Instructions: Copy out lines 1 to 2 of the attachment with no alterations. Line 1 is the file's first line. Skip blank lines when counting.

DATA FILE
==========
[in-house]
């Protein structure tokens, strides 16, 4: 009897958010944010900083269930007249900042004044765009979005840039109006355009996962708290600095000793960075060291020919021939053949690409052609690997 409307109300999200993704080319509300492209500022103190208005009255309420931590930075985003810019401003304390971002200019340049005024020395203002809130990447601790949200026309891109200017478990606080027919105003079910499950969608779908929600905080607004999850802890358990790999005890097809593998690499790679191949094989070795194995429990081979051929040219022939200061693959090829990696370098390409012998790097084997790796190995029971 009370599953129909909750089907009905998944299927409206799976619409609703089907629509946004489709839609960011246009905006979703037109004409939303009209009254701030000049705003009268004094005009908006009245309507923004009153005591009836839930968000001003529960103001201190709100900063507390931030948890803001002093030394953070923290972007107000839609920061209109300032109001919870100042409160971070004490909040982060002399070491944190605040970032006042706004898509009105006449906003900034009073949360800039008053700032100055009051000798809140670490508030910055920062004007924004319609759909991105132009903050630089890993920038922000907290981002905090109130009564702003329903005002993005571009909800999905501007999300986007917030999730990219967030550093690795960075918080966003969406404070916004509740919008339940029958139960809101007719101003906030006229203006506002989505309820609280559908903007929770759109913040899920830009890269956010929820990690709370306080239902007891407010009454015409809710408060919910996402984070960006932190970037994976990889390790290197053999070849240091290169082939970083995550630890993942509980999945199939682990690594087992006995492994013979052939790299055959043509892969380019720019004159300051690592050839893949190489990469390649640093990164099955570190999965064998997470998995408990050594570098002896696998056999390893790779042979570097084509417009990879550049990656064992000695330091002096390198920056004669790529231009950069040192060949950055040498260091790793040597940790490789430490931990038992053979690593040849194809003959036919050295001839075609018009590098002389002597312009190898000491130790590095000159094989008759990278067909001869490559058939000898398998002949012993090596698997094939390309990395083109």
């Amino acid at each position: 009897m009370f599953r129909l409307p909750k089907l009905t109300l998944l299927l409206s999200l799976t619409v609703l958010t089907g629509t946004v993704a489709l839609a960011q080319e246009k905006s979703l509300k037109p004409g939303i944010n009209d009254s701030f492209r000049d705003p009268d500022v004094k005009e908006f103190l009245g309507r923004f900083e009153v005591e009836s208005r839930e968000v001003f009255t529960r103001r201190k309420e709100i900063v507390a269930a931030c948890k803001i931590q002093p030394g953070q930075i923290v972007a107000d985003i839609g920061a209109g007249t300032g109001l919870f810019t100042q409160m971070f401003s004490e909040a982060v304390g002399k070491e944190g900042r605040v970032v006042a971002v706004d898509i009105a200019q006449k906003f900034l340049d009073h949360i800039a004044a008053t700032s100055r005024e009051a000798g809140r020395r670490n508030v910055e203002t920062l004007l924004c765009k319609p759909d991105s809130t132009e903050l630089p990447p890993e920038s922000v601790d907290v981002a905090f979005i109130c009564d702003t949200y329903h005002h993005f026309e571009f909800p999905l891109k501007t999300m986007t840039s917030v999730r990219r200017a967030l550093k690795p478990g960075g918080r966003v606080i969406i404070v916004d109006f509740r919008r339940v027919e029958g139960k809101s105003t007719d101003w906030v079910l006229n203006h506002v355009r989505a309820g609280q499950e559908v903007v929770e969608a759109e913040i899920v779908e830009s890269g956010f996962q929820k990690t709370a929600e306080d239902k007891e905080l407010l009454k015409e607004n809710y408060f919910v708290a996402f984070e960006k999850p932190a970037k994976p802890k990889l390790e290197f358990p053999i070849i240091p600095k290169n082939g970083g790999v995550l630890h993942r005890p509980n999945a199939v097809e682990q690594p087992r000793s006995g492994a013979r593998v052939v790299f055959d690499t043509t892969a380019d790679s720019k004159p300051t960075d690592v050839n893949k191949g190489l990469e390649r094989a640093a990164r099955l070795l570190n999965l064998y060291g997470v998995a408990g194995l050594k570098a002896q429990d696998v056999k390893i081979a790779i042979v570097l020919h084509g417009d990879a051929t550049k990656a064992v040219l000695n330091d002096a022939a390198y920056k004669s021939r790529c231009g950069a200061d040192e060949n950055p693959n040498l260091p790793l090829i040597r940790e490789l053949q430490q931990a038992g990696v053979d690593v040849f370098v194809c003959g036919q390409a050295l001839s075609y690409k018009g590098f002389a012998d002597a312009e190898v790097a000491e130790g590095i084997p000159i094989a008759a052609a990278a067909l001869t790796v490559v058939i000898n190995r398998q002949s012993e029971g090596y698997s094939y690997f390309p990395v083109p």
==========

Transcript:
[in-house]
């Protein structure tokens, strides 16, 4: 009897958010944010900083269930007249900042004044765009979005840039109006355009996962708290600095000793960075060291020919021939053949690409052609690997 409307109300999200993704080319509300492209500022103190208005009255309420931590930075985003810019401003304390971002200019340049005024020395203002809130990447601790949200026309891109200017478990606080027919105003079910499950969608779908929600905080607004999850802890358990790999005890097809593998690499790679191949094989070795194995429990081979051929040219022939200061693959090829990696370098390409012998790097084997790796190995029971 009370599953129909909750089907009905998944299927409206799976619409609703089907629509946004489709839609960011246009905006979703037109004409939303009209009254701030000049705003009268004094005009908006009245309507923004009153005591009836839930968000001003529960103001201190709100900063507390931030948890803001002093030394953070923290972007107000839609920061209109300032109001919870100042409160971070004490909040982060002399070491944190605040970032006042706004898509009105006449906003900034009073949360800039008053700032100055009051000798809140670490508030910055920062004007924004319609759909991105132009903050630089890993920038922000907290981002905090109130009564702003329903005002993005571009909800999905501007999300986007917030999730990219967030550093690795960075918080966003969406404070916004509740919008339940029958139960809101007719101003906030006229203006506002989505309820609280559908903007929770759109913040899920830009890269956010929820990690709370306080239902007891407010009454015409809710408060919910996402984070960006932190970037994976990889390790290197053999070849240091290169082939970083995550630890993942509980999945199939682990690594087992006995492994013979052939790299055959043509892969380019720019004159300051690592050839893949190489990469390649640093990164099955570190999965064998997470998995408990050594570098002896696998056999390893790779042979570097084509417009990879550049990656064992000695330091002096390198920056004669790529231009950069040192060949950055040498260091790793040597940790490789430490931990038992053979690593040849194809003959036919050295001839075609018009590098002389002597312009190898000491130790590095000159094989008759990278067909001869490559058939000898398998002949012993090596698997094939390309990395083109």